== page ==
At around 30 years old, it’s typical to settle down and begin transition into the stage where those darn kids just make too much noise. Yet Olivia Mancini is anything but typical. Juggling grad school, two bands (the eponymous Olivia Mancini and the Mates as well as Donny Hue and the Colors), several side jobs and even songs on movie soundtracks, Mancini isn’t quieting down. Read on to see her thoughts about everything from farmer’s markets to parking tickets.
Interview with Olivia Mancini
Q: Your website says you split your time between D.C. and New York. Which city do you prefer?
A: Apples and oranges. Or maybe evening dress and jeans. They are too different animals to be compared too directly. I go to grad school in NYC while playing in bands, so I tend to think of New York as non-stop running around. When I come home to Washington, it seems easy going.
Q: TNG (The New Gay, a website created by members of the DC gay community that features cultural and event coverage) labels you as one of their “faves,” and you even premiered your new single “For Ricky” on the site. Are you an advocate for the LGBT cause?
A: Absolutely. I'll advocate for any group of people who are fighting for their civil rights.
Q: Why did you choose to release “For Ricky/You’re the One” on vinyl?
A: I love the idea of the old-fashioned A-side/B-side single. "For Ricky" has such a vintage sound to it, I thought vinyl would complement that. But we included a download code with the record so you can get the songs as MP3s as well.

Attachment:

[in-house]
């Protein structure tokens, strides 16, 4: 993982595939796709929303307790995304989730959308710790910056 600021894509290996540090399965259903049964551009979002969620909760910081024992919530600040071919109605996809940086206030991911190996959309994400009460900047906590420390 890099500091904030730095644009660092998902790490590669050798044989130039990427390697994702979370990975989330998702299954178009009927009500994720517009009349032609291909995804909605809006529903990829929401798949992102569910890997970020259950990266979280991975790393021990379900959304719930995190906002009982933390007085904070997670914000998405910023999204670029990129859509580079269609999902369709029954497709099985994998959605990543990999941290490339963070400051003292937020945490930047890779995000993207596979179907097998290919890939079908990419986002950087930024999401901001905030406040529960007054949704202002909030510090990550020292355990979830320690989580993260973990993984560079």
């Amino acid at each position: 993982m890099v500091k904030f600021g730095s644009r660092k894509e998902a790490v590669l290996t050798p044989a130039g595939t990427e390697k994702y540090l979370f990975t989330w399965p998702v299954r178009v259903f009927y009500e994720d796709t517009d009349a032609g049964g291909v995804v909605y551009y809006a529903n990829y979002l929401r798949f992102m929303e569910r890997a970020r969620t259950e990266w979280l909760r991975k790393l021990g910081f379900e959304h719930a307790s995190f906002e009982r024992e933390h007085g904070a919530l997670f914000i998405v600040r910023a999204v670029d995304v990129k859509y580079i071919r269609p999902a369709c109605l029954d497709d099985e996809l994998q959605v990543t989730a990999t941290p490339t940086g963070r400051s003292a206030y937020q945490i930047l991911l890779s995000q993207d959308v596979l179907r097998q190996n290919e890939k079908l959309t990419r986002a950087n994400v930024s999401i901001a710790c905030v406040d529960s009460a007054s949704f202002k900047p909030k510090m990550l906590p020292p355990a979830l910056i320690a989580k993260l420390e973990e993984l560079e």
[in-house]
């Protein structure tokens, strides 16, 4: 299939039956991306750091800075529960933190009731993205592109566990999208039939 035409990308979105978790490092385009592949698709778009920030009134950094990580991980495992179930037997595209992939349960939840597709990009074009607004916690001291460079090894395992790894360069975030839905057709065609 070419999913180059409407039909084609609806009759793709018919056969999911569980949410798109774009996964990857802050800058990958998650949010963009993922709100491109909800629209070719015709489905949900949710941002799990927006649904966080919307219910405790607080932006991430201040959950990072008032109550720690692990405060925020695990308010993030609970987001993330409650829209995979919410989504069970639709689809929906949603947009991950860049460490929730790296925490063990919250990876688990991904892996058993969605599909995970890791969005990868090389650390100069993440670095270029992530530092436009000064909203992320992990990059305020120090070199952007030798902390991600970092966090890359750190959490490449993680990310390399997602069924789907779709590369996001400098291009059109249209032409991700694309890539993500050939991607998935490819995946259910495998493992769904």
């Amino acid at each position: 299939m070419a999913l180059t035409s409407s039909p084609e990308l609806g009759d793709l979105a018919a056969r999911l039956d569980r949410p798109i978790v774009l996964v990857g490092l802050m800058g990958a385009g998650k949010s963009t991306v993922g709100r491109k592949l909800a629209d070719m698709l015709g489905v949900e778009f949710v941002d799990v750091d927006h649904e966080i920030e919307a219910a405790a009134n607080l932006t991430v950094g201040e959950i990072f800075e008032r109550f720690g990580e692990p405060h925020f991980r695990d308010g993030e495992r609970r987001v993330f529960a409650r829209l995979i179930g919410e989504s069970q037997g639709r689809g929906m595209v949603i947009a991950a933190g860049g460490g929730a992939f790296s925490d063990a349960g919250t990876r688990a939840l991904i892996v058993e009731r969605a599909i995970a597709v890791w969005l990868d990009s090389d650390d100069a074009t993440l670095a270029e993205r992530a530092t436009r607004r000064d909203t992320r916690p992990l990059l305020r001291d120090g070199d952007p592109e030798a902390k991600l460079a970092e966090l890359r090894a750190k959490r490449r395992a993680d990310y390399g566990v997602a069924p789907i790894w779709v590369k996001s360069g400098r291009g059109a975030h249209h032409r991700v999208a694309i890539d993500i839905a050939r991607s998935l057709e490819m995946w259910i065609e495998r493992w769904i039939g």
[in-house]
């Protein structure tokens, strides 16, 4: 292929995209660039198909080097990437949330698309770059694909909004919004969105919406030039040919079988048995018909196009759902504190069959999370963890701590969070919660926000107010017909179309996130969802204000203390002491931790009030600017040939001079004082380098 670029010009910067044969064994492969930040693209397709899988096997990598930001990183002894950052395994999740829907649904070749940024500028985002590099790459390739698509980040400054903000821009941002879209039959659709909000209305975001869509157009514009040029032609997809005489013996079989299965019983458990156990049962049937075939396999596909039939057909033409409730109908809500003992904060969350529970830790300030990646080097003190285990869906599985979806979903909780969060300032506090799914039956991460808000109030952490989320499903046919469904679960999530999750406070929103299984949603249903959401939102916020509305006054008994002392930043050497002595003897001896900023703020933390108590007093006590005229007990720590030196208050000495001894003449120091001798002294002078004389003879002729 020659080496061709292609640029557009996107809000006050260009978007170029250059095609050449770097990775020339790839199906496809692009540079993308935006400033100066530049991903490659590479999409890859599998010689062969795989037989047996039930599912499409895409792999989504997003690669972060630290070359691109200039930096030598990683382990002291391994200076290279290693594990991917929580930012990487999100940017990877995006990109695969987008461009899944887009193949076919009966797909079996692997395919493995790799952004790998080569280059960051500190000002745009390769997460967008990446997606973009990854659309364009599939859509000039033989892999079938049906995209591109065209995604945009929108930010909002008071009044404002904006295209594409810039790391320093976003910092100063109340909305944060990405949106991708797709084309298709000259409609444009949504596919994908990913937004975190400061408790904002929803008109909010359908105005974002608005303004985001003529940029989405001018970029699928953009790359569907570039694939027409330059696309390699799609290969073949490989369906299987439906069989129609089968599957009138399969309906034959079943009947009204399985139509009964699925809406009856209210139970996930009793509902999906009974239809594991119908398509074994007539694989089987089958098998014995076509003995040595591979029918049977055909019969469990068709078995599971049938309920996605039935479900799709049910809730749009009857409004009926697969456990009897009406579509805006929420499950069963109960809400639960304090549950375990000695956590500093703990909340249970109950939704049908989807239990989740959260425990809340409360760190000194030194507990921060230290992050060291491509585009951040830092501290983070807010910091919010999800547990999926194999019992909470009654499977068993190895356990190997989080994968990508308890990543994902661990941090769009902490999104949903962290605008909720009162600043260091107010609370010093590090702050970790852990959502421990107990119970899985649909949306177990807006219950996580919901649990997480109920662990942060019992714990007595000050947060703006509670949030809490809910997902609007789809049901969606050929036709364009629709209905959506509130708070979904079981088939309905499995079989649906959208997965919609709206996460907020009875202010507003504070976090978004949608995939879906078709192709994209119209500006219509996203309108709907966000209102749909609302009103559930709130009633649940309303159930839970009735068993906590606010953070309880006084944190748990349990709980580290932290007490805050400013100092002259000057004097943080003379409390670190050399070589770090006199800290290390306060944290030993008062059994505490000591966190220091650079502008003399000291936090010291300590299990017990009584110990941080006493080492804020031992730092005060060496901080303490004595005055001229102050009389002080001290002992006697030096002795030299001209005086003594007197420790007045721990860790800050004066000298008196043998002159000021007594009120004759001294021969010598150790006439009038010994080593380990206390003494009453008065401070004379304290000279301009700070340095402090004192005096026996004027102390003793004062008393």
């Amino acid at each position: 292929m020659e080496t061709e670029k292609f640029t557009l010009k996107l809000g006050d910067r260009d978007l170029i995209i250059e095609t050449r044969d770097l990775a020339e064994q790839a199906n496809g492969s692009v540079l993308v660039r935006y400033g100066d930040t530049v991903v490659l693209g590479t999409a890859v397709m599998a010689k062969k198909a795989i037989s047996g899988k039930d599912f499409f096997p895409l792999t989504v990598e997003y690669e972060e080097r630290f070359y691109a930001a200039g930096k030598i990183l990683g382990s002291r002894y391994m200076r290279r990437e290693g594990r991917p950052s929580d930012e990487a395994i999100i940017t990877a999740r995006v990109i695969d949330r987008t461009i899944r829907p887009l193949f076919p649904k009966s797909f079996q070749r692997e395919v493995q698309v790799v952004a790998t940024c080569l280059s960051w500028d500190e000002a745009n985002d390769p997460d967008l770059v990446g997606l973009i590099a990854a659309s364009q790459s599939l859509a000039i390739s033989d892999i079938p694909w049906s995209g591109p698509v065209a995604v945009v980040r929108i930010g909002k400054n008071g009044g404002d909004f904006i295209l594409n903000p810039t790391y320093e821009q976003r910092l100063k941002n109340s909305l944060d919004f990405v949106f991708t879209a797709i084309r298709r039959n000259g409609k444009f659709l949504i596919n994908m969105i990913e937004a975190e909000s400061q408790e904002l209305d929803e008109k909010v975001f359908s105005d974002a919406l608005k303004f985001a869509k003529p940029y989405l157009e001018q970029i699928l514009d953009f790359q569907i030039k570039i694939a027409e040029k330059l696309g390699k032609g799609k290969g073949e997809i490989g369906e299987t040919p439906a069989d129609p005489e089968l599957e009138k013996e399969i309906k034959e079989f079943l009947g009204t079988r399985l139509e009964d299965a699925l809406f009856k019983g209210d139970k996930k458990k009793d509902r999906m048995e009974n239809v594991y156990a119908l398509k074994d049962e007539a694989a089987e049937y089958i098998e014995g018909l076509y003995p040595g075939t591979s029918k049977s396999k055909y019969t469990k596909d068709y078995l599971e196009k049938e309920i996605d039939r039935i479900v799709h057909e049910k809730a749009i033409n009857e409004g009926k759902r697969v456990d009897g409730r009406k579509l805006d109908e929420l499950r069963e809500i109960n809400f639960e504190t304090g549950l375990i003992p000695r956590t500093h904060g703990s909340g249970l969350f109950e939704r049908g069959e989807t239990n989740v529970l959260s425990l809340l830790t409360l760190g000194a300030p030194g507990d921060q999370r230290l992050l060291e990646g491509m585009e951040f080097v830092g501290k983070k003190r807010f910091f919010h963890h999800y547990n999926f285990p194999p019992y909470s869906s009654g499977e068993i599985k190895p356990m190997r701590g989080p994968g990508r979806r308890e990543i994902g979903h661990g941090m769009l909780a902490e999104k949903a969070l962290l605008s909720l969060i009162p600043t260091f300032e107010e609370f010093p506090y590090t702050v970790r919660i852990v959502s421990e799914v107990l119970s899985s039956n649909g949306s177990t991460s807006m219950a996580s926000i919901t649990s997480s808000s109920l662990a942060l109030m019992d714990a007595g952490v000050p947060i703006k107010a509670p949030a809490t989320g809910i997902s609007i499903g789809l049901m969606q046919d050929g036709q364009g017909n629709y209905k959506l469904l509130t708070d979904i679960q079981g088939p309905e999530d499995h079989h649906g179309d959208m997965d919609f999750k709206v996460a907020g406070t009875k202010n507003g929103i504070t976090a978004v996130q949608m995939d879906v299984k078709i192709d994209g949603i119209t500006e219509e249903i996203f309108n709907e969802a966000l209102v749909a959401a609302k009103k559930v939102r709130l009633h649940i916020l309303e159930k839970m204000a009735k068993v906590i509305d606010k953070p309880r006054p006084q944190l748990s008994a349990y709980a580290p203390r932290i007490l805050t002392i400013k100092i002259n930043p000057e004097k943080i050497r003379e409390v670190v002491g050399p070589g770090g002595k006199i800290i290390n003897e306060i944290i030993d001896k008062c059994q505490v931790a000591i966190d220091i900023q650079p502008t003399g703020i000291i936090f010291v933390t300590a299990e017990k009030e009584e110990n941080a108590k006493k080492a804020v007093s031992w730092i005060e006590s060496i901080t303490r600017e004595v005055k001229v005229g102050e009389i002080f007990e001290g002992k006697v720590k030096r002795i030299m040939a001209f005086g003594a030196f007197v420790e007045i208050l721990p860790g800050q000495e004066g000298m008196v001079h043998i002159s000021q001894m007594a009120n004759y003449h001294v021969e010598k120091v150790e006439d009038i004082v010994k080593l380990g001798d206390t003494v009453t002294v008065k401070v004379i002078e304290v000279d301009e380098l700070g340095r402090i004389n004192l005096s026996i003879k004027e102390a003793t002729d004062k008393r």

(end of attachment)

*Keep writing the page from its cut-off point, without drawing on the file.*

Q: Do you support yourself solely on music?
A: Financially, music is a part-time job. I have a few other part time jobs to go along with it. That's cool, though. I like being well-rounded.
Q: Why did you decide to be a musician?
A: Once I got a hold of a guitar, nothing else seemed as fun.
Q: By creating music, what’s your goal/dream? Both for yourself and your listeners?
A: Everyone knows how much joy a great song can bring. Hearing the right song at the right time can turn your whole day around. I love the idea of making songs that might have that effect on someone.
Q: What’s something people don’t know about you? Where’s your favorite place to play?
A: I appeal every parking ticket I get. Eighty percent success rate. My friends note that my time might be better spent looking for legal parking.
Q: Where’s your favorite place to play?
A: I'm really into farmer’s markets right now. You're outside, people tip you, and give you vegetables.
Q: What’s your songwriting process like?
A: Some songs come in a day, some come in a year. Some start with a guitar or bass part, or a beat. Some start with a lyric or a tune and then the music follows. "For Ricky," for example, started with a guy named Ricky asking me to write a song for him.
Q: Do you prefer singing by yourself or with the band? Playing with your own band or Donny Hue and the Colors?
A: I prefer playing with the band because it's louder and more fun. Whenever I play solo it's for logistical or financial reasons. But I see the benefit in playing alone. You're really exposed and that forces you to have your shit together. And, I love to play with Donny Hue and the Colors! Donny Hue writes wonderful songs that take you away to different magical lands.
Q: Does writing music for movie soundtracks increase your fanfare?
A: I don't know if it's had an impact on the number of people listening to the band, but it's a whole different musical arena that I'm enjoying getting to know. It's like writing in character.
Q: What are your inspirations/what motivates you?
A: Seeing a song go from a germ of an idea to a jumble of guitar chords to a lyrical concept to a demo to something played by a whole band on a stage to a recorded piece of music that someone else might play on their own guitar is extremely and deeply satisfying.
Q: Anything else you’d like to add?
A: My best college advice: Don't worry too much about deciding what you want to do but never turn your back on any opportunities.
Olivia Mancini will play at Piano’s in New York on Sunday and the Black Cat in Washington on Aug. 12.